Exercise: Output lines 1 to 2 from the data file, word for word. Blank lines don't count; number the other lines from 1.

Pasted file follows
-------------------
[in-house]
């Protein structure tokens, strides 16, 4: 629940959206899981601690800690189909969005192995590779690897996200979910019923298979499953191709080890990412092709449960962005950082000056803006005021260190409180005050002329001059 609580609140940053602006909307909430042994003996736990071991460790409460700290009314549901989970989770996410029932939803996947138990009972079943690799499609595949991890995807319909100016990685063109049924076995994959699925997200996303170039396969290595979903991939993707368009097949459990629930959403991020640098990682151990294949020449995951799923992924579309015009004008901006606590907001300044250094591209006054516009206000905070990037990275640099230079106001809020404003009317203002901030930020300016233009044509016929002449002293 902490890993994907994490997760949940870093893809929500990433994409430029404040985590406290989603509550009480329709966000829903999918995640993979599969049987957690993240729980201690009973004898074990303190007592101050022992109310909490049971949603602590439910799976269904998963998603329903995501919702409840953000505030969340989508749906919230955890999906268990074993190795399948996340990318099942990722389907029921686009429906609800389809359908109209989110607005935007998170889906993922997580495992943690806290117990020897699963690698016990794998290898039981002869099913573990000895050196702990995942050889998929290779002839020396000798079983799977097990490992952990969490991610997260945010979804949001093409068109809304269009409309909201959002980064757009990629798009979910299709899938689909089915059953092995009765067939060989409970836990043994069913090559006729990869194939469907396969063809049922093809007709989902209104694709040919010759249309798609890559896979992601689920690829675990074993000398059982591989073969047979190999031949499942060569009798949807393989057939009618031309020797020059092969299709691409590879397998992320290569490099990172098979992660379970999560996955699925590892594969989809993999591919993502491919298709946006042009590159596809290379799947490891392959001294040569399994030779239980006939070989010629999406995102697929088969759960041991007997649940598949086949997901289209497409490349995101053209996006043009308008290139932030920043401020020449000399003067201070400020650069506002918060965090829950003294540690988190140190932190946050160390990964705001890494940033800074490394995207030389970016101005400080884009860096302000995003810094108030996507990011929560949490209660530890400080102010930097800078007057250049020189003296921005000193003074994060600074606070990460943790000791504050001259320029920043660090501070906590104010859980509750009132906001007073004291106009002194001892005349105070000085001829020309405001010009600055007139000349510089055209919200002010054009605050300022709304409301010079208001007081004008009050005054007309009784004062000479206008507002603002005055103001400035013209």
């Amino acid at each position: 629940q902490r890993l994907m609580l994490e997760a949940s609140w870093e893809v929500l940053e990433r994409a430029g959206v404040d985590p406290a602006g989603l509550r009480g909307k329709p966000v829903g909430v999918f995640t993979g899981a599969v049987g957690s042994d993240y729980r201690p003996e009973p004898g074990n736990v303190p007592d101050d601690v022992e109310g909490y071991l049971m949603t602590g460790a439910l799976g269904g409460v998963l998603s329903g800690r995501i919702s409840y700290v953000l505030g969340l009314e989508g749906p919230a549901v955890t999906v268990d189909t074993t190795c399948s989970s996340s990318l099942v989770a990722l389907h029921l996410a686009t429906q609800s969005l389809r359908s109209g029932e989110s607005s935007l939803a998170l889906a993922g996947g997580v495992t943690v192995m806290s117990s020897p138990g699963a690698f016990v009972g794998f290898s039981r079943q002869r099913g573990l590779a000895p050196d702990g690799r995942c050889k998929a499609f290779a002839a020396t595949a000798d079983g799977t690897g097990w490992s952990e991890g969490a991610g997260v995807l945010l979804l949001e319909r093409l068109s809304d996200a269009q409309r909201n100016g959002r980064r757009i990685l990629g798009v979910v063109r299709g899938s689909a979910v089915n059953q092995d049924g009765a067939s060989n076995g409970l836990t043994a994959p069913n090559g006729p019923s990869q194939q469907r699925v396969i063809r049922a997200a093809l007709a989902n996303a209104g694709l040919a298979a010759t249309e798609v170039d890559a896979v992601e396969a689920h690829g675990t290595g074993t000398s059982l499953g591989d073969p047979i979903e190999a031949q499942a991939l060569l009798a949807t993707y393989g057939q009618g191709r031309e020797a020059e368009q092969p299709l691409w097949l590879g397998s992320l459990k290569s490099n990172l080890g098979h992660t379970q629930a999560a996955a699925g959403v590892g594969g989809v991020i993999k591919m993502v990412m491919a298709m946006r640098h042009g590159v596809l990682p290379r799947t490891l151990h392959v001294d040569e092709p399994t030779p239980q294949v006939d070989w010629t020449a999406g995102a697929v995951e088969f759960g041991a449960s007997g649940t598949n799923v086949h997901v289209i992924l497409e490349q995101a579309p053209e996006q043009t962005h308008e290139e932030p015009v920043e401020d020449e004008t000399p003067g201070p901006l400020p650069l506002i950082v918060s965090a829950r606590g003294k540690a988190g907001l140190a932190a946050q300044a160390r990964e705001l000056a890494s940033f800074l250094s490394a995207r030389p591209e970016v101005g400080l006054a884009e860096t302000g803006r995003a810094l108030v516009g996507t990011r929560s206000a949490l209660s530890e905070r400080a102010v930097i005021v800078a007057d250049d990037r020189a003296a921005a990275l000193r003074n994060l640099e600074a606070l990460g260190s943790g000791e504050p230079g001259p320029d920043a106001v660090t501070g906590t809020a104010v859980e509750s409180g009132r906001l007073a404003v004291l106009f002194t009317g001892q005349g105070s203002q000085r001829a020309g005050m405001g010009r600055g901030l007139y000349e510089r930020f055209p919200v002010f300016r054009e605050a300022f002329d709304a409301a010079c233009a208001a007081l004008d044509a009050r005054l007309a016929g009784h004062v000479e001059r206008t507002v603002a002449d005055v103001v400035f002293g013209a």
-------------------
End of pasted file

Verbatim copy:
[in-house]
């Protein structure tokens, strides 16, 4: 629940959206899981601690800690189909969005192995590779690897996200979910019923298979499953191709080890990412092709449960962005950082000056803006005021260190409180005050002329001059 609580609140940053602006909307909430042994003996736990071991460790409460700290009314549901989970989770996410029932939803996947138990009972079943690799499609595949991890995807319909100016990685063109049924076995994959699925997200996303170039396969290595979903991939993707368009097949459990629930959403991020640098990682151990294949020449995951799923992924579309015009004008901006606590907001300044250094591209006054516009206000905070990037990275640099230079106001809020404003009317203002901030930020300016233009044509016929002449002293 902490890993994907994490997760949940870093893809929500990433994409430029404040985590406290989603509550009480329709966000829903999918995640993979599969049987957690993240729980201690009973004898074990303190007592101050022992109310909490049971949603602590439910799976269904998963998603329903995501919702409840953000505030969340989508749906919230955890999906268990074993190795399948996340990318099942990722389907029921686009429906609800389809359908109209989110607005935007998170889906993922997580495992943690806290117990020897699963690698016990794998290898039981002869099913573990000895050196702990995942050889998929290779002839020396000798079983799977097990490992952990969490991610997260945010979804949001093409068109809304269009409309909201959002980064757009990629798009979910299709899938689909089915059953092995009765067939060989409970836990043994069913090559006729990869194939469907396969063809049922093809007709989902209104694709040919010759249309798609890559896979992601689920690829675990074993000398059982591989073969047979190999031949499942060569009798949807393989057939009618031309020797020059092969299709691409590879397998992320290569490099990172098979992660379970999560996955699925590892594969989809993999591919993502491919298709946006042009590159596809290379799947490891392959001294040569399994030779239980006939070989010629999406995102697929088969759960041991007997649940598949086949997901289209497409490349995101053209996006043009308008290139932030920043401020020449000399003067201070400020650069506002918060965090829950003294540690988190140190932190946050160390990964705001890494940033800074490394995207030389970016101005400080884009860096302000995003810094108030996507990011929560949490209660530890400080102010930097800078007057250049020189003296921005000193003074994060600074606070990460943790000791504050001259320029920043660090501070906590104010859980509750009132906001007073004291106009002194001892005349105070000085001829020309405001010009600055007139000349510089055209919200002010054009605050300022709304409301010079208001007081004008009050005054007309009784004062000479206008507002603002005055103001400035013209």